Exactly my sentiments about defence procurement elsewhere in the world. We aren’t the only ones that suffers from bad decisions, influences from selfish parties, and technical snafus. Just that in richer countries, they could afford to suffer failures and dig themselves out of it while we can’t.

  10. It isn’t just about money but also about objectively and apoltically indentifying where and how one goes wrong, as well as seeking a solution and trying to avoid a repetition. It’s also about non partisan discourse and questioning authority by asking the right/pertinent questions in order to rectify the problem.

  11. The Taipans had been in service for more than a decade and is too big an embarrassment for it to be publicly acknowledged to have failed. No doubt both sides are adamant not to stir this hornet’s nest as they might just find out their predecessors could have a role in this failure which will bounce back onto them. They will just keep plugging it until it gets better or else the fleet reaches a point whereby replacing it becomes politically viable ie Oz Tigers. It would be ironic if Oz Army were to ditch the Taipans and went back to Blackhawks albeit newer versions.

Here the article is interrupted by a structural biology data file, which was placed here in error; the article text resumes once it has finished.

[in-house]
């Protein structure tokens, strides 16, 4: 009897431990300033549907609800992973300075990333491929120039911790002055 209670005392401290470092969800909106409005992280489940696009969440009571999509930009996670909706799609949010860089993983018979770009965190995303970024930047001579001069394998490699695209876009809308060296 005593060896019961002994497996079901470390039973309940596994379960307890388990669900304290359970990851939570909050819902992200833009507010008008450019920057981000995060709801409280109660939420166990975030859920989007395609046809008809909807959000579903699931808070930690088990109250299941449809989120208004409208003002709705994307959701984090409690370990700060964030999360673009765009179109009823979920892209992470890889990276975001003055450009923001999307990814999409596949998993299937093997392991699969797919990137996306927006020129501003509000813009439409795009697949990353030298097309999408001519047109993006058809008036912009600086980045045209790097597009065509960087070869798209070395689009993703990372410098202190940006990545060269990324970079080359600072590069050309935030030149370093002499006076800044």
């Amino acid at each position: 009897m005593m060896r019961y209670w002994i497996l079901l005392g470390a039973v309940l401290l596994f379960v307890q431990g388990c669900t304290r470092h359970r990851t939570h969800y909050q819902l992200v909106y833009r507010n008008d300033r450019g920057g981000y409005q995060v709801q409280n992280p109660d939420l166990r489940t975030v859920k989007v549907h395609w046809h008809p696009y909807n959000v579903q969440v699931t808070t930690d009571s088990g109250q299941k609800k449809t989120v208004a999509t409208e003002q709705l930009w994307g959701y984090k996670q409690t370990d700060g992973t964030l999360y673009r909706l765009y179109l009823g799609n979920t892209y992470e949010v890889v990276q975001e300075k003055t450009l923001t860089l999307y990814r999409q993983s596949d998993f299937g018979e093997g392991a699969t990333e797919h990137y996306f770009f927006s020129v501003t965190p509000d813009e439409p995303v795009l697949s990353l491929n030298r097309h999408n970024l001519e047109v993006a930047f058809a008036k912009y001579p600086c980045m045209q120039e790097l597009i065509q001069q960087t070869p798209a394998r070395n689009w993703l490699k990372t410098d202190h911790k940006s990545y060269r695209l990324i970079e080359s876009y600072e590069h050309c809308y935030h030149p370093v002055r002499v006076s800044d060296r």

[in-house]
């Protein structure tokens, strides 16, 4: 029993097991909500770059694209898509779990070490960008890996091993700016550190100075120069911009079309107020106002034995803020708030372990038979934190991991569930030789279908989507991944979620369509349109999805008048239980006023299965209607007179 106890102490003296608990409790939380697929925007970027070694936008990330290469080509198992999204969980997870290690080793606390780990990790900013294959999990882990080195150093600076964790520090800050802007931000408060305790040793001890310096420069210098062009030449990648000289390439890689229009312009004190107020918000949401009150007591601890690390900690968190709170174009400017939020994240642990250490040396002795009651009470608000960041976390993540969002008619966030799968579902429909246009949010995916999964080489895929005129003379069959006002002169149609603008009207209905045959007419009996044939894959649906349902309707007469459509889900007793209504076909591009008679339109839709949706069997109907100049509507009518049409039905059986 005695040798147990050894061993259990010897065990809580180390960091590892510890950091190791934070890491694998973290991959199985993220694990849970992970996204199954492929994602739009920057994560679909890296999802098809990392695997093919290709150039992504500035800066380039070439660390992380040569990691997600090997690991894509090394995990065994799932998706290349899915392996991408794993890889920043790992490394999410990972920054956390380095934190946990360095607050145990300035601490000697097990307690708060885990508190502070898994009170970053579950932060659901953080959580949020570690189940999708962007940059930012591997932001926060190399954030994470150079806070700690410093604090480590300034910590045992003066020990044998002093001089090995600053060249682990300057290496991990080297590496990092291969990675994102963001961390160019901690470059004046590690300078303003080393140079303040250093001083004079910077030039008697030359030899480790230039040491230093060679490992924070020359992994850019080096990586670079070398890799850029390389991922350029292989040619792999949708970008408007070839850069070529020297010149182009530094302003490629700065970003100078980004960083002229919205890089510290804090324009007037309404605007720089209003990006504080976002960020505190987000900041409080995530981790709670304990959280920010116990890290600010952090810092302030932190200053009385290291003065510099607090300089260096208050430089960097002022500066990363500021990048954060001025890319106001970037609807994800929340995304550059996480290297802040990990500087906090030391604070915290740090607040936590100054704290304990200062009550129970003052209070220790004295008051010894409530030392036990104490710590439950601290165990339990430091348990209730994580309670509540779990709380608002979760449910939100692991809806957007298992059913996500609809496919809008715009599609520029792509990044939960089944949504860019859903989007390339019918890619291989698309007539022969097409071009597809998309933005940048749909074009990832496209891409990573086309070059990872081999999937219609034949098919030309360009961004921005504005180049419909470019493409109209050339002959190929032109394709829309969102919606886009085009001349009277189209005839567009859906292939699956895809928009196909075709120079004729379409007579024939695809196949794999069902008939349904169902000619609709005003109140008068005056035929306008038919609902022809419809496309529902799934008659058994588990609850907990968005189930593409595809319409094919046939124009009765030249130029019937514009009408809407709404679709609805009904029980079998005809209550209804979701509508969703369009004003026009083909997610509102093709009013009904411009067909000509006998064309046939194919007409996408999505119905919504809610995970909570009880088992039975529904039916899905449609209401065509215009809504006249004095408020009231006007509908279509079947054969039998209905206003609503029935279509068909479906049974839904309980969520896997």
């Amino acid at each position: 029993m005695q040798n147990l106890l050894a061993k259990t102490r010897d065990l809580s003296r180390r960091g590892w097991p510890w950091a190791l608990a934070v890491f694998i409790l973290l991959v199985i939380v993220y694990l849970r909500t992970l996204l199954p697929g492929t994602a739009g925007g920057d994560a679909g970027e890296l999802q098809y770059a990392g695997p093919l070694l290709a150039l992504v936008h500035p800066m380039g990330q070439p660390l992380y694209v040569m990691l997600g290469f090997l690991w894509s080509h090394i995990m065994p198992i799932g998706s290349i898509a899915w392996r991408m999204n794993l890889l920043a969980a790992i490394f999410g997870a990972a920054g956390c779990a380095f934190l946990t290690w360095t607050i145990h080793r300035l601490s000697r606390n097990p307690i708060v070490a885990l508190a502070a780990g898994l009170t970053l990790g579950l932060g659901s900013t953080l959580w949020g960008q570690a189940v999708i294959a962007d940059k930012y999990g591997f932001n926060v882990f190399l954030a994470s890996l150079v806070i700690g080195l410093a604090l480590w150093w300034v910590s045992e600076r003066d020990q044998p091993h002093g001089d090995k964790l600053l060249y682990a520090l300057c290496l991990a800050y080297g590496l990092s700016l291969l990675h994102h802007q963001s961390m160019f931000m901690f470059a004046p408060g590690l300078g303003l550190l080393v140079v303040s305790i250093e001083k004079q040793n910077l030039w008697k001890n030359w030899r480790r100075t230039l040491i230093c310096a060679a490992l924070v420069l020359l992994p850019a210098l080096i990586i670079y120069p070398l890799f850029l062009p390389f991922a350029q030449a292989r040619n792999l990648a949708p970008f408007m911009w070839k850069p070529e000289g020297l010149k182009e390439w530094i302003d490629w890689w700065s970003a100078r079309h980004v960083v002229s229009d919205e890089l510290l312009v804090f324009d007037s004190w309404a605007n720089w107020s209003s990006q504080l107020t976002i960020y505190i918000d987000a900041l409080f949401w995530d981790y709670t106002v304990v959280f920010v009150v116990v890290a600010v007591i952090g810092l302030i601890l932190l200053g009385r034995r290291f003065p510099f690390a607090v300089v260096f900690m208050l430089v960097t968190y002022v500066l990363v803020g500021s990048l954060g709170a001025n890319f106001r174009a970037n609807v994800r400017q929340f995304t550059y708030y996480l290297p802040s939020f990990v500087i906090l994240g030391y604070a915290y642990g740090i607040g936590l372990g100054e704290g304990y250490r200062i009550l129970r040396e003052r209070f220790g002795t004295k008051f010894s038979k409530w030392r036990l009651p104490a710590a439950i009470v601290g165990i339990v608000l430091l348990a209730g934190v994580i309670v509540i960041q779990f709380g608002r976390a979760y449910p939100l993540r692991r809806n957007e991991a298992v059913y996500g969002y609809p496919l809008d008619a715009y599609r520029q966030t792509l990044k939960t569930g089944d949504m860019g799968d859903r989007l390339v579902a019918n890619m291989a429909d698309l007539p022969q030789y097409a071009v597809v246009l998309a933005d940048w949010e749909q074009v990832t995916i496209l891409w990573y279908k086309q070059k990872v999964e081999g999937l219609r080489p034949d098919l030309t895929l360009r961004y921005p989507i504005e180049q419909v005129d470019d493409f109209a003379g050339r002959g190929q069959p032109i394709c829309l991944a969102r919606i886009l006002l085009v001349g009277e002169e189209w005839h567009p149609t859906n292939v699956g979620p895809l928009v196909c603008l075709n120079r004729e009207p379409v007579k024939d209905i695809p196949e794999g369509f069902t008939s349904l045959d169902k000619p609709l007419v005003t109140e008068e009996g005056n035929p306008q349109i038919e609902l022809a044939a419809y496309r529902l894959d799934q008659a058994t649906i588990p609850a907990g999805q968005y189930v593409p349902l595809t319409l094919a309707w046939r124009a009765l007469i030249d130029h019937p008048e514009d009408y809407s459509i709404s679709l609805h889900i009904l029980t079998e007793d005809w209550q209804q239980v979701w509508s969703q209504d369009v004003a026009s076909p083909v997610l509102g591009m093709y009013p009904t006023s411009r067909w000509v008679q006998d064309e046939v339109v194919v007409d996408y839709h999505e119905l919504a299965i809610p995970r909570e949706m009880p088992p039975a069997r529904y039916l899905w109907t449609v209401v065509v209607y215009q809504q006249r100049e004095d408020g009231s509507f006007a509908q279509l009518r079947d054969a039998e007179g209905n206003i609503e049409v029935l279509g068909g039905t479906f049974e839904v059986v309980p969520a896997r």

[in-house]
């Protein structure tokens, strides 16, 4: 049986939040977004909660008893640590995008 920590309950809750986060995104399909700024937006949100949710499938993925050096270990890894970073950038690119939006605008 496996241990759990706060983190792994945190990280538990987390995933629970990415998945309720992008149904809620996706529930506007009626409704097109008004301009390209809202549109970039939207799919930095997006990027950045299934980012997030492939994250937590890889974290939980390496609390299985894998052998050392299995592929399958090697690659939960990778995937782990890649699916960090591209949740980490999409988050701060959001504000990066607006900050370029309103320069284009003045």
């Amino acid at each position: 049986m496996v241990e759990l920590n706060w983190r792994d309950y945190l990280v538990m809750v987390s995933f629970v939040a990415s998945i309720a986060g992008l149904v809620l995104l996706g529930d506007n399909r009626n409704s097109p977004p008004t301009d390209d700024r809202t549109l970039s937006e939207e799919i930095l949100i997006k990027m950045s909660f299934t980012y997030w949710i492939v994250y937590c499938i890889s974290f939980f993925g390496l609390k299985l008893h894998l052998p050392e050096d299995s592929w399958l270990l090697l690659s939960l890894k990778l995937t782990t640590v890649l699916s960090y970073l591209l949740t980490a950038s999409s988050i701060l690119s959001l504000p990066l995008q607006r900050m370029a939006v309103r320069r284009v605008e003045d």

12. “Would his Malaysian counterpart been as imforned or articulate enough to have done the same?”

    Perhaps, I guess we prefer to be in China’s good books as to maintain some sort of balance between US and China influence. My view is that SG is quite pro-US, and probably values its US relations more highly than to China and probably isn’t too concerned by any potential fallout arising from “frank” (as in unfavourable) remarks.

    What would be interesting to see if SG Def Minister presents his views in the same manner if the situation is reversed, i.e. if the US is behaving in the same as China is doing now.